For The Epiphany of Our Lord

What a week! We’ve watched in horror and sadness the unfolding events in Paris. I think the phrase ‘Je suis Charlie’ will be a hallmark of any retrospective on 2015. The events have triggered memories people have had of other events – Sydney, London, New York, Madrid – and there is an escalation of the unease that comes with the incomprehension of how things come about. The talking – trying to understand – remains incessant and there are many views expressed. I noted that a Hezbollah leader has said that Islamic extremists have hurt Islam more than cartoonists – which I was pleased to hear – but I wonder whether in any increasingly illiterate religious world we will recognise the Sunni – Shia issues in such a statement or how we will continue discussing hu-man rights in a pluralist society.

Closer to home, the news regarding the future of RAF Mildenhall (and RAF Molesworth and RAF Alconbury) was a surprise. For once the rumours, it seems, were right. Details are still to be known – the people I’ve spoken with in the community all wanted to know the timeframe – but the one certain thing was that the future is uncertain. No doubt there are numerous views about fiscal planning, strategic planning, and politics and at the moment this seems best achieved by handing 15 bases (there are 12 bases in Europe also listed) back to home governments.

Last week in our prayers, I prayed for God’s protection against the ravages of the weather and disasters – and mentioned in particular, bushfires. There were some terrible bushfires in the summer heat of the southern hemisphere (where temperatures seem to annually reach new heights). Imagine my shock on hearing a few days ago of flooding in the same areas which is good for putting out the remaining fires but apparently terrible for the wa-ter quality in the reservoirs and dams as the run off threatens to pollute water supplies! The weather is a constant topic of conversation and climate change has been described as a ‘global problem’ requiring ‘global solutions’ but what those solutions are to be and if and when they should be implemented is still generating ‘hot air’.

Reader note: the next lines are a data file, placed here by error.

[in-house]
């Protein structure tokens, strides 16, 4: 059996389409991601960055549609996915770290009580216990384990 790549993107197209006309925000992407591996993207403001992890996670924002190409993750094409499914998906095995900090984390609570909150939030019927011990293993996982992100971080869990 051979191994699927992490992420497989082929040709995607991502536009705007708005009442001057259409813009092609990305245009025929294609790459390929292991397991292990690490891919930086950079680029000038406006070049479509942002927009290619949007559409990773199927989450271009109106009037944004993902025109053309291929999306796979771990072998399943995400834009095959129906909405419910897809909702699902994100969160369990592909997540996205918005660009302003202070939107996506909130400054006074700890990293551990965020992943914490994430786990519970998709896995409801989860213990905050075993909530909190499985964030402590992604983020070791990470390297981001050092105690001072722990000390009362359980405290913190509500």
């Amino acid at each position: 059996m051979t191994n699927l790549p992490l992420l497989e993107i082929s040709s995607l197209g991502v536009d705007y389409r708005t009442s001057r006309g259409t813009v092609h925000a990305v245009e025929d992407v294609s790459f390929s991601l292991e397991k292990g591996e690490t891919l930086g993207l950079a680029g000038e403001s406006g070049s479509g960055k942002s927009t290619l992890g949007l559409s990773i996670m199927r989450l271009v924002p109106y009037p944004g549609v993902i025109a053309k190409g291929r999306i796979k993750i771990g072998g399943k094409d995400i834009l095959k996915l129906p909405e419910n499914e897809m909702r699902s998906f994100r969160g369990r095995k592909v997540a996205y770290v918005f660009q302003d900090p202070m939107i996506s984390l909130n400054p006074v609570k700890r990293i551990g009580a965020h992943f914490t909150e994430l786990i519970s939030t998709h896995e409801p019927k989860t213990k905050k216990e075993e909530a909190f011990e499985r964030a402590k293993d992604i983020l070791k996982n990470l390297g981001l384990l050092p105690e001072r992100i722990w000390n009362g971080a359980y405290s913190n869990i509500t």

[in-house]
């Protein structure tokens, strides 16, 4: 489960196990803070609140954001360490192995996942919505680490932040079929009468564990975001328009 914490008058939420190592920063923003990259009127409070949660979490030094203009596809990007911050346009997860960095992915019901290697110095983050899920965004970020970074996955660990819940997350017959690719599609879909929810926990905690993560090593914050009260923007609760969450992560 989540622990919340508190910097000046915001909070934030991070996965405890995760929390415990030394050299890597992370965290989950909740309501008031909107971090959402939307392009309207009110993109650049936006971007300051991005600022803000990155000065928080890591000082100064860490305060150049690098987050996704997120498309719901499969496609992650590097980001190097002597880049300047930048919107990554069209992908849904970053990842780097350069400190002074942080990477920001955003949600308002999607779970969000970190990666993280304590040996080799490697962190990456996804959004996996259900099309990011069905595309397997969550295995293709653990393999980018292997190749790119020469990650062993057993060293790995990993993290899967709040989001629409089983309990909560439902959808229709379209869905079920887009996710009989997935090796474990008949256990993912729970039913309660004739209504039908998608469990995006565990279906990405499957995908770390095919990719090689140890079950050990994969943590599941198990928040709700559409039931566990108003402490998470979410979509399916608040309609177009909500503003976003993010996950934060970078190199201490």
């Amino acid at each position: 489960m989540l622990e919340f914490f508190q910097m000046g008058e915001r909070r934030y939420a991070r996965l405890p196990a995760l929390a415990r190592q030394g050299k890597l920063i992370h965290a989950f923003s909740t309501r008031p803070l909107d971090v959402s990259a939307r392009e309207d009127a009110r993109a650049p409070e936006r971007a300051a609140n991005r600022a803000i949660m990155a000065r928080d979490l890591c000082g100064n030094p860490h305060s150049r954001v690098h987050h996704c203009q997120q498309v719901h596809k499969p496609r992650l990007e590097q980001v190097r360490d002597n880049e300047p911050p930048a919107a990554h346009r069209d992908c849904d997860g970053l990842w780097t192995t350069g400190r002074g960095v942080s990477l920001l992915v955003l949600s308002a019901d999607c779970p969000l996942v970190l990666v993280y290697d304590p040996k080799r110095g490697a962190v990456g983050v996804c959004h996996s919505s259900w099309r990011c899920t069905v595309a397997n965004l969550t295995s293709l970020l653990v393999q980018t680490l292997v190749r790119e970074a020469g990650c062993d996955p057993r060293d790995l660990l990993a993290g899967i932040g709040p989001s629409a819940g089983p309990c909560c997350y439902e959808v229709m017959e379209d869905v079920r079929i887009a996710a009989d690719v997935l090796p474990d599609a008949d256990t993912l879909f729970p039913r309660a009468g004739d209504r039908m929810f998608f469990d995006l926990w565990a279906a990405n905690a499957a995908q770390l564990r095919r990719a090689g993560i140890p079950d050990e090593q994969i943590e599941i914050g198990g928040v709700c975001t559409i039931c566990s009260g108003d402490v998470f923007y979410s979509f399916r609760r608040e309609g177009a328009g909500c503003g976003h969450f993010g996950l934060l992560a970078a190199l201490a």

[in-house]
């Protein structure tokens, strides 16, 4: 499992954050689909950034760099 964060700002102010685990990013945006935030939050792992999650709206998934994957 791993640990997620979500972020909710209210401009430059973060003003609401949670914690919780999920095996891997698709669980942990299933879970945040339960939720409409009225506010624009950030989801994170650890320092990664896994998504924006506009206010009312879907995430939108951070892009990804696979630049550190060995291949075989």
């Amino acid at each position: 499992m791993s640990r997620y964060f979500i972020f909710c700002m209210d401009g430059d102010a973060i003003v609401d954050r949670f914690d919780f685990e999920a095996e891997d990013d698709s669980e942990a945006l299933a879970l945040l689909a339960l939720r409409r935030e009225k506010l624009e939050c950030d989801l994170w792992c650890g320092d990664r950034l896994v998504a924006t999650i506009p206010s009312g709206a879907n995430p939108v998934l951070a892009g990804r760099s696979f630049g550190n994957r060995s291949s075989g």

This week I conducted Prayers for the first Divisions of the year at Sea Cadets. I spoke on Psalm 90:12-14 – where God teaches us to number of days – have pity on us (as we wait – even suffer) – and satisfy us with love so that we may rejoice. I’ve nearly lived 21,000 days – not many really – the cadets much less – but we all face days whether they be ‘heavy’ or ‘light’. One cadet asked me afterwards whether we should ‘seize the day’ or ‘wait for the Lord’. I was impressed by his ques-tion. Who knows what to do when?

We are never alone. We’re always connected – in families (with family trees) – and linked variously to communities and to history (eg. the Magna Carta in 1215, the Battle of Waterloo in 1815, and for me, Anzac Cove in 1915) which both effects and even affects us. We should seek the truth. We should seek justice. We should seek mercy. These aren’t formulas or a 12 step programme but living in relationships. But what truly binds everything together is love. Left to us, it all ends badly. But with God all things are possible. And it is God’s love that truly helps us each day and gets us through each week. God’s love in Jesus gives us the relationship we need – one with him – to face whatever the week holds – to seek truth in all things – and to walk mercifully as we go.  — GS